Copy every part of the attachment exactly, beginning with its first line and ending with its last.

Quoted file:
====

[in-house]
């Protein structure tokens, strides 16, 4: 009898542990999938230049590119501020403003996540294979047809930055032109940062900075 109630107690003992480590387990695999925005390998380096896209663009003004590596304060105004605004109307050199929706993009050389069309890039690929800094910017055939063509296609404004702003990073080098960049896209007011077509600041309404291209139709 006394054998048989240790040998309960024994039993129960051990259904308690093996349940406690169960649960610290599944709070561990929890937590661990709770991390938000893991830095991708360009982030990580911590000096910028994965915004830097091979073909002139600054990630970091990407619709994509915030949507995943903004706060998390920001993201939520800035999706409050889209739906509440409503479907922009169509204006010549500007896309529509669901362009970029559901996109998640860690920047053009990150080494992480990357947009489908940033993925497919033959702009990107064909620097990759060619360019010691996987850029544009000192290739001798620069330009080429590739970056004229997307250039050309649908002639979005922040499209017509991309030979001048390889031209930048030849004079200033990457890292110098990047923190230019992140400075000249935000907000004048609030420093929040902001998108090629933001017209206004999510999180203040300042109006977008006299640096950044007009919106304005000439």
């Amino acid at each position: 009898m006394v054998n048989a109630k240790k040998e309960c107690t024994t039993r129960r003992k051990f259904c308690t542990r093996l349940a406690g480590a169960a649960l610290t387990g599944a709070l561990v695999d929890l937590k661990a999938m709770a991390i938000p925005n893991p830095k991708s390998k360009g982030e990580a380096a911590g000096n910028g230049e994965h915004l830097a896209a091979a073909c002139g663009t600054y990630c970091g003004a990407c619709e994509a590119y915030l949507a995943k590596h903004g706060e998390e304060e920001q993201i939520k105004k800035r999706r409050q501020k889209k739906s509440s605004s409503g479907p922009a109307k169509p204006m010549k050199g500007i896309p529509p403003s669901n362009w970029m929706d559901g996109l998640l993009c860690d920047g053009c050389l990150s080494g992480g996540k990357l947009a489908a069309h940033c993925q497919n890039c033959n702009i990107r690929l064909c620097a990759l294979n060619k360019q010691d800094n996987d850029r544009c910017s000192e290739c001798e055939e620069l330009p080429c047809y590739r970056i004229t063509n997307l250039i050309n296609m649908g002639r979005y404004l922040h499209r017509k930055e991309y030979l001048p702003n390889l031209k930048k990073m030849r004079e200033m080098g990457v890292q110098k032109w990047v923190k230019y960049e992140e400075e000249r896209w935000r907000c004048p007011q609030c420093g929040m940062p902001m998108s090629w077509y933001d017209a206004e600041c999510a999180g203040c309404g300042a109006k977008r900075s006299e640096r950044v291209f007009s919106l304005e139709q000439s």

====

[in-house]
């Protein structure tokens, strides 16, 4: 009898542990999938230049590119501020403003996540294979047809930055032109940062900075 109630107690003992480590387990695999925005390998380096896209663009003004590596304060105004605004109307050199929706993009050389069309890039690929800094910017055939063509296609404004702003990073080098960049896209007011077509600041309404291209139709 006394054998048989240790040998309960024994039993129960051990259904308690093996349940406690169960649960610290599944709070561990929890937590661990709770991390938000893991830095991708360009982030990580911590000096910028994965915004830097091979073909002139600054990630970091990407619709994509915030949507995943903004706060998390920001993201939520800035999706409050889209739906509440409503479907922009169509204006010549500007896309529509669901362009970029559901996109998640860690920047053009990150080494992480990357947009489908940033993925497919033959702009990107064909620097990759060619360019010691996987850029544009000192290739001798620069330009080429590739970056004229997307250039050309649908002639979005922040499209017509991309030979001048390889031209930048030849004079200033990457890292110098990047923190230019992140400075000249935000907000004048609030420093929040902001998108090629933001017209206004999510999180203040300042109006977008006299640096950044007009919106304005000439």
């Amino acid at each position: 009898m006394v054998n048989a109630k240790k040998e309960c107690t024994t039993r129960r003992k051990f259904c308690t542990r093996l349940a406690g480590a169960a649960l610290t387990g599944a709070l561990v695999d929890l937590k661990a999938m709770a991390i938000p925005n893991p830095k991708s390998k360009g982030e990580a380096a911590g000096n910028g230049e994965h915004l830097a896209a091979a073909c002139g663009t600054y990630c970091g003004a990407c619709e994509a590119y915030l949507a995943k590596h903004g706060e998390e304060e920001q993201i939520k105004k800035r999706r409050q501020k889209k739906s509440s605004s409503g479907p922009a109307k169509p204006m010549k050199g500007i896309p529509p403003s669901n362009w970029m929706d559901g996109l998640l993009c860690d920047g053009c050389l990150s080494g992480g996540k990357l947009a489908a069309h940033c993925q497919n890039c033959n702009i990107r690929l064909c620097a990759l294979n060619k360019q010691d800094n996987d850029r544009c910017s000192e290739c001798e055939e620069l330009p080429c047809y590739r970056i004229t063509n997307l250039i050309n296609m649908g002639r979005y404004l922040h499209r017509k930055e991309y030979l001048p702003n390889l031209k930048k990073m030849r004079e200033m080098g990457v890292q110098k032109w990047v923190k230019y960049e992140e400075e000249r896209w935000r907000c004048p007011q609030c420093g929040m940062p902001m998108s090629w077509y933001d017209a206004e600041c999510a999180g203040c309404g300042a109006k977008r900075s006299e640096r950044v291209f007009s919106l304005e139709q000439s």